5 Street Foods from Southeast Asia That Will Blow Your Mind

Kway teow noodles being made at a street market in Penang, Malaysia. Credit: Elena Aleksandrovna Ermakova / Getty Images

Memorable meals don’t come from casually recommended restaurants we all frequent while traveling. Take a page from Austin Bush's playbook and skip the mediocre, American-catering fare for the real stuff — from streetside vendors. Bush, the co-author of The World's Best Street Foods, notes that these trucks and carts are the cheap, quick dishes that, yes, are a bit more risky for tourists (for both weirdness and illness), but when chosen right, distill the country’s best flavors into an effortless bite. Bush homed in on Southeast Asia when he went to study in Thailand in 1999 and decided to make the country his expat home. Here are five of his favorite dishes in the region.

1. Kway Teow

Where You Can Find It: This is one of the most popular street food dishes in Malaysia and can be found throughout the country.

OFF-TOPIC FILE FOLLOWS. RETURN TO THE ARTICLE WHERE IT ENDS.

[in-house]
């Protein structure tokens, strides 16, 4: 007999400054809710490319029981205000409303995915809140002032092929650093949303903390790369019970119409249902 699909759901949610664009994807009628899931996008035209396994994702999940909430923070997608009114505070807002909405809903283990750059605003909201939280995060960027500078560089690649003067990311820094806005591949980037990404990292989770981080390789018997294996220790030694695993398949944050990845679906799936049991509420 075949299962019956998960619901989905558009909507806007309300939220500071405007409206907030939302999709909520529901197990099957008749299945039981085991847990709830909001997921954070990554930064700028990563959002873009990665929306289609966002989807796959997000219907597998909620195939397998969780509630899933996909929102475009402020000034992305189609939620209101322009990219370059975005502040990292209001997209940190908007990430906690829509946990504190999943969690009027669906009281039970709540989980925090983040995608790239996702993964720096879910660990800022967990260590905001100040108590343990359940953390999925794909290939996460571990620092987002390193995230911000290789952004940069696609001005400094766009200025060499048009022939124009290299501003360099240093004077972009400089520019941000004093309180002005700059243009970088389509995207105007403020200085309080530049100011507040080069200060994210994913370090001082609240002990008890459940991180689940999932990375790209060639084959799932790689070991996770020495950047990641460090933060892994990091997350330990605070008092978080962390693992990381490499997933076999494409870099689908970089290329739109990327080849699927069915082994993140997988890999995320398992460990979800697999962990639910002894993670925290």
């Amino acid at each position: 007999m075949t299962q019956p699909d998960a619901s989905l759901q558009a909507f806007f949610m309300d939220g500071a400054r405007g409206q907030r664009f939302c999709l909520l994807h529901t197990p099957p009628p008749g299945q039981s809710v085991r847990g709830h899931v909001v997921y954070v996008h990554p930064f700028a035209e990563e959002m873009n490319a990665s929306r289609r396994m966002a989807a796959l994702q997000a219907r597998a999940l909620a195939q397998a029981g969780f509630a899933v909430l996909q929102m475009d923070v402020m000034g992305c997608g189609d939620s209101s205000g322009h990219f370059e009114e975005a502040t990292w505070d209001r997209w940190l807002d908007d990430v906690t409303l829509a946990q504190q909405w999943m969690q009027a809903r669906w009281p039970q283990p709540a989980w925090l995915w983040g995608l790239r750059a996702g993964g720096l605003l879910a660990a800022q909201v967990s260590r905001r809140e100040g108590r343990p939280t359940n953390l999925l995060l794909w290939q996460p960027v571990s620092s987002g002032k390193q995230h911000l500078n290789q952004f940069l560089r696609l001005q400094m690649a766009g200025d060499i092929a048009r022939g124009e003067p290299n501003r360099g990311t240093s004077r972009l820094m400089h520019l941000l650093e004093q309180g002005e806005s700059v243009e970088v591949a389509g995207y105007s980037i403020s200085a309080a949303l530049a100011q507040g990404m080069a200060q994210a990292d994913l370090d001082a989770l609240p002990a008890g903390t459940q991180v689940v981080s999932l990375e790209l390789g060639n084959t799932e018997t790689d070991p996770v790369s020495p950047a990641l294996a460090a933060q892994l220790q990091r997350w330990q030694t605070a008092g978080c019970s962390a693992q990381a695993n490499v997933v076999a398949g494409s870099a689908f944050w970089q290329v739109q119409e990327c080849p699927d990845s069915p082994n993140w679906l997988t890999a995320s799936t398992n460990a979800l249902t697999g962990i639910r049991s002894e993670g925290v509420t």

What It Is: Made with flat rice noodles fried with a chili paste, egg, and prawns and stir-fried over very high heat, there's a lot to love about this dish. There are also plenty of regional and cultural spins on it that include pork lard croutons, Chinese sausage, crab meat, or duck eggs.

2. Mohinga

Where You Can Find It: Throughout Myanmar — it is a national dish.

What It Is: Mohinga is considered a breakfast soup but can be eaten throughout the day. You can often see street vendors carrying the soup cauldron and vermicelli and bowls on a shoulder pole. It's made with thin, round rice noodles (vermicelli) in a thick fish- and herb-based broth.

3. Khanom Khrok

Where You Can Find It: Throughout Bangkok

What It Is: This dish is a sweet and crispy treat. Tiny domes of rice flour and coconut milk with a molten center are cooked on indented frying pans giving them a cup-like shape.

4. Kuaytiaw Khua Kai

Where You Can Find It: Bangkok's Chinatown

What It Is: Wide rice noodles flash-fried with chicken and egg. Ideally cooked in lard and over coals.

5. Bun Cha

Where You Can Find It: Hanoi, Vietnam

What It Is: Grilled patties of pork, eaten with a huge spread of sides including a pile of vegetables and herbs, thin rice noodles, and a slightly sweet dipping sauce.